Fox 9 Mental Health Day at State Fair

On Monday, August 26, Change to Chill was one of many groups that supported NAMI’s 2nd Annual Mental Health Day at the Minnesota State Fair. Click here to learn more.

 

Change to Chill: Local students take action to ease school stress

[Mpls.St.Paul Magazine, July 19, 2019] The need for adolescent mental health programming emerged during Allina Health’s Community Health Needs Assessment (CHNA) in 2013, when student survey data showed a marked increase in the rates of depression, anxiety, and suicide. Experts across the health system met with local teens, later giving shape to what is now known as the Change to Chill (CTC) program.

Read the full story here.

Change to Chill on MPR

Allina Health psychologist Dr. Lisa Herman joined Minnesota Public Radio News to talk about mental health and teens and how Allina Health’s Change to Chill program, an online resource that provides teens with techniques to manage stress in a healthy way, can help.

Click here to listen to the conversation.

Northfield High selected for Allina Health program combatting student anxiety

Northfield High selected for Allina Health program combatting student anxiety

By SAM WILMES [email protected]

Northfield High School has been selected as one of 16 high schools in Minnesota and Wisconsin to participate in Change to Chill, an Allina Health
program to combat student anxiety. Click here to read the full story.

 

Change to Chill™ School Partnership expands to 16 more high schools

MINNEAPOLIS (April 22, 2019) — The 2018-2019 Change to Chill™ (CTC) School Partnership, which worked with nine area high schools, is coming to an end and a second cohort of schools has been selected.

Allina Health, through its CTC program, is helping teens manage stress and improve their mental well-being. CTC helps teens identify what is causing them stress and gives them tools and resources to care for their mental well-being and build resiliency. The program offers three key components: free, online mental well-being resources, community train-the-trainer sessions, and the CTC School Partnership. Reaching more than 100,000 teens, CTC is helping teens learn how to stress less and be well.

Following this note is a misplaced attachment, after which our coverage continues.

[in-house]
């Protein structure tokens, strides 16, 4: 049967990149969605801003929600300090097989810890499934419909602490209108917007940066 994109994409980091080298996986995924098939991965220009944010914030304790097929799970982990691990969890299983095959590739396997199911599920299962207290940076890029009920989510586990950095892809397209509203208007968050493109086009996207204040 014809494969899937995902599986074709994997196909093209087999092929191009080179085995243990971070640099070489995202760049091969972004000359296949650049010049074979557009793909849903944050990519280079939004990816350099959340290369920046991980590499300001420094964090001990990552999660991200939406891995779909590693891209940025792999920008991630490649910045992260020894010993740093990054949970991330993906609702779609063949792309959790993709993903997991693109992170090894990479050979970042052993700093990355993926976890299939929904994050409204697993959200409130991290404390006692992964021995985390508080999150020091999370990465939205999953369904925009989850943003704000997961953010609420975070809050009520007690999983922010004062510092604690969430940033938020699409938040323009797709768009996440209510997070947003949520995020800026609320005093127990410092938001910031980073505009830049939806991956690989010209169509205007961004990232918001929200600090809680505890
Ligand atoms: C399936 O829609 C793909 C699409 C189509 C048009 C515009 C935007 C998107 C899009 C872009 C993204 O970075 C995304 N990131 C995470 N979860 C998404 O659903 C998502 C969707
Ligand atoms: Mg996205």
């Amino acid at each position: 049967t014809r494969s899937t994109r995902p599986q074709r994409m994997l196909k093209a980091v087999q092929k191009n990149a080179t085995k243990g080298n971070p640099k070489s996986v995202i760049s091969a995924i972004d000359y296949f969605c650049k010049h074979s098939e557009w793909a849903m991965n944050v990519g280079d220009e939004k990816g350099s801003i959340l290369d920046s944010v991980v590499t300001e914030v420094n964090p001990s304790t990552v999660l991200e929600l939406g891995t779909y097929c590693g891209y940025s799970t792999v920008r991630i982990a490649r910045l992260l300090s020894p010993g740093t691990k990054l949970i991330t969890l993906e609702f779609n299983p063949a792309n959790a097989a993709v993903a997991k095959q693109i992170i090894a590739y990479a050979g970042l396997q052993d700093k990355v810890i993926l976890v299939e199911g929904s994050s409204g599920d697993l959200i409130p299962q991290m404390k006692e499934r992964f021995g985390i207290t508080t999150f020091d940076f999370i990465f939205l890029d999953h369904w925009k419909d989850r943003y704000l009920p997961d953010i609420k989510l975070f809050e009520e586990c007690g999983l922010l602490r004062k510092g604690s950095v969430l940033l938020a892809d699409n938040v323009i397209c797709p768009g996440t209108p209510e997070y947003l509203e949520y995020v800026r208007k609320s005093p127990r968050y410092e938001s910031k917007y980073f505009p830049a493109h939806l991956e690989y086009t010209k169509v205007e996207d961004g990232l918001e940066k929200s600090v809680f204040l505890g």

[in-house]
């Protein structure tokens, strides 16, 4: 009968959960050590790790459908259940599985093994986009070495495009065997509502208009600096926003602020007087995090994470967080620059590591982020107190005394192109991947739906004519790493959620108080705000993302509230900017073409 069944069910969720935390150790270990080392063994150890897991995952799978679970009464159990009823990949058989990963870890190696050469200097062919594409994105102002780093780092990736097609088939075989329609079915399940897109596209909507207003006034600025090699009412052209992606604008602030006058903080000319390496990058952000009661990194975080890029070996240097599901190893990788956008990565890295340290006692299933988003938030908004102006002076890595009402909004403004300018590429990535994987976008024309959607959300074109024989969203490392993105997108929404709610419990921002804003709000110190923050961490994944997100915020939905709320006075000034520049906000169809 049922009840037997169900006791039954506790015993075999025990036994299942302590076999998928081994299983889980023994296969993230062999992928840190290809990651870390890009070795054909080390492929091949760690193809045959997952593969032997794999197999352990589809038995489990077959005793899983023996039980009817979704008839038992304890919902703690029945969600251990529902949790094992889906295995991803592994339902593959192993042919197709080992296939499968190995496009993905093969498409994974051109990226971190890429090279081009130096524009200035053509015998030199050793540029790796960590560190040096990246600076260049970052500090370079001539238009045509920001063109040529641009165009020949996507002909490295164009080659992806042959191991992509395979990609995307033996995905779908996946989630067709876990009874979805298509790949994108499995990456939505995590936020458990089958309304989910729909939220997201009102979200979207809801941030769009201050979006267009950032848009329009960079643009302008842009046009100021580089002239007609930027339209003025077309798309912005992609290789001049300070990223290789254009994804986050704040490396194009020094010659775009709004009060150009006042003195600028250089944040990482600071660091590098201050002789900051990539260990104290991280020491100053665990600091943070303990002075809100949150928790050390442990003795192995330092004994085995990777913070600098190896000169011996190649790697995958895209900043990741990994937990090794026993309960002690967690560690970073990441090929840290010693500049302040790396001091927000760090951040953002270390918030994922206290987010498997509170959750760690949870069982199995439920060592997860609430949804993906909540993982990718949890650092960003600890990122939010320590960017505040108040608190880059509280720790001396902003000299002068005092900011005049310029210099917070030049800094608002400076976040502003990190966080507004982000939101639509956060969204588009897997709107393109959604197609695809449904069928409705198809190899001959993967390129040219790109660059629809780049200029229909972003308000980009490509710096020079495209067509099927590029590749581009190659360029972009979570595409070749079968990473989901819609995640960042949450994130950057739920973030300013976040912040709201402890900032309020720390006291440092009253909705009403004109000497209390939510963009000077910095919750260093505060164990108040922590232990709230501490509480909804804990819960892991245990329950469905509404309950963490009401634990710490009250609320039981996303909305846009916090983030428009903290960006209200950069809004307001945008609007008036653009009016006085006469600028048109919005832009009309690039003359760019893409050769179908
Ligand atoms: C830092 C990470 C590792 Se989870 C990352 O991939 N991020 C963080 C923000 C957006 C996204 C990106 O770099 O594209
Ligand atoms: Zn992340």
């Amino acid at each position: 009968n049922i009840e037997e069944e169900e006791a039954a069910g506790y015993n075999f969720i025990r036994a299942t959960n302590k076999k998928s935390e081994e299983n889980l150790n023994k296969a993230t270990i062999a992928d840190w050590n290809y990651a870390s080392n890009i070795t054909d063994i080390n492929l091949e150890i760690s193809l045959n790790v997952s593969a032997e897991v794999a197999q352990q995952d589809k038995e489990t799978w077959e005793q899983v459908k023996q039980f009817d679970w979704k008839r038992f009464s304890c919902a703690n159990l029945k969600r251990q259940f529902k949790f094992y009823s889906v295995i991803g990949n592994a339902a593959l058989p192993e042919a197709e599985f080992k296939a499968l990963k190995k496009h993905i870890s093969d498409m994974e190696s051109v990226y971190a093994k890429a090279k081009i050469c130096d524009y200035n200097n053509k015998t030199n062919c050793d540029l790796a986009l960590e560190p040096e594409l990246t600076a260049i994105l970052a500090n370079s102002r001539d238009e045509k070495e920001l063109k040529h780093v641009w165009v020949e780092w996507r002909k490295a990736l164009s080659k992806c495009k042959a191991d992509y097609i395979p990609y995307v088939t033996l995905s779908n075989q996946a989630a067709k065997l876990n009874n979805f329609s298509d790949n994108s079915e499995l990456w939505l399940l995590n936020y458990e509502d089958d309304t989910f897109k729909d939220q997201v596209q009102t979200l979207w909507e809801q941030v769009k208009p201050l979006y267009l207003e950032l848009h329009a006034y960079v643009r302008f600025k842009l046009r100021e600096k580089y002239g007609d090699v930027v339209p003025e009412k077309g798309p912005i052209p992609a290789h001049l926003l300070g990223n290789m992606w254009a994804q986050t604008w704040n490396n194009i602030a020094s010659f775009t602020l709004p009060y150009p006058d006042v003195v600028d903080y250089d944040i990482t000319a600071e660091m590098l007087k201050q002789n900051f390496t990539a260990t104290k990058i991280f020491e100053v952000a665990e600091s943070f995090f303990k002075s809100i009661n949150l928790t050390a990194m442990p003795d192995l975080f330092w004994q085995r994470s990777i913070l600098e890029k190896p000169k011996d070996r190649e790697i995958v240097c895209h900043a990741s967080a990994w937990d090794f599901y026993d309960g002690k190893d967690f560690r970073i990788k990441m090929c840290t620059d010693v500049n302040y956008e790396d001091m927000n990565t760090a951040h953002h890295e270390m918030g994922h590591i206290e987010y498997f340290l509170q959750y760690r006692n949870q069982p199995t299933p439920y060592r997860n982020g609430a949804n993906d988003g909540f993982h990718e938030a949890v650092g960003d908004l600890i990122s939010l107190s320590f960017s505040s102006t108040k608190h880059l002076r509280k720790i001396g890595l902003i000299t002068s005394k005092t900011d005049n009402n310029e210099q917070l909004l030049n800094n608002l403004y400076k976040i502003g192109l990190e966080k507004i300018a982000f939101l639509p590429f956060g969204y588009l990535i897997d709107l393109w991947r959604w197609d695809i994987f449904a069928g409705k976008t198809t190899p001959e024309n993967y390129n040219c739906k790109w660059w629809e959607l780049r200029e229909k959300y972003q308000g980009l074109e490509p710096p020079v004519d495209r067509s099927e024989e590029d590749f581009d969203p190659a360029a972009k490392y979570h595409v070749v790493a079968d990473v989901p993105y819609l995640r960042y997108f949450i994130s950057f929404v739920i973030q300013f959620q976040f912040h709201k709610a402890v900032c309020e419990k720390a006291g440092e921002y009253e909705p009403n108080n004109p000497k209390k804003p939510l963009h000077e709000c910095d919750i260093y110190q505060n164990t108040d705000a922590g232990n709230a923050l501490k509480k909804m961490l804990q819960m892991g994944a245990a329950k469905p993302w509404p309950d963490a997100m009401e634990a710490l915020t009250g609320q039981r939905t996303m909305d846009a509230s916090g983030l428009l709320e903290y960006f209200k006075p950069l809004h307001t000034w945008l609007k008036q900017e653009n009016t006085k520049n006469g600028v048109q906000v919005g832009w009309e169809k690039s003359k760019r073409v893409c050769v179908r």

During the 2018-2019 school year, participating schools demonstrated a wide variety of engagement with CTC through student clubs, “chill weeks”, and the creation of designated spaces to de-stress. Based on preliminary program evaluation data, Allina Health is optimistic the CTC School Partnership positively impacts student mental well-being, including their knowledge of the topics presented on CTC and their confidence in coping with life stressors.

“We know when teens have the resources and support to stress less, they are more resilient and able to live fuller and happier lives,” said Susan Nygaard, manager of Allina Health’s Community Health Improvement. “Change to Chill works as a preventive measure to equip teens with tools and resources to better manage stress and anxiety.”

During the 2019-2020 school year the CTC School Partnership will be expanded to include 16 more area high schools. The high schools selected for the 2019-2020 CTC School Partnership are:

Blaine High School
Braham High School
Buffalo High School
Burnsville High School
Ellsworth High School (WI)
Fridley High School
Hastings High School
Henry Sibley High School
Hudson High School (WI)
Jordan High School
Monticello High school
Northfield High School
Plum City High School (WI)
Sleepy Eye High School
St. Louis Park High School
Springfield High School

The 2019-2020 CTC School Partnership will provide selected schools with yearlong support from Allina Health, a train the trainer session tailored to school staff, outreach and engagement with parents and $1,000 towards creating a “Chill Zone” – a designated student space to de-stress.

To kick off the Partnership, Allina Health will select two teens from each of the 16 high schools to participate in a paid internship this summer. Students will lead the implementation of CTC during the upcoming school year.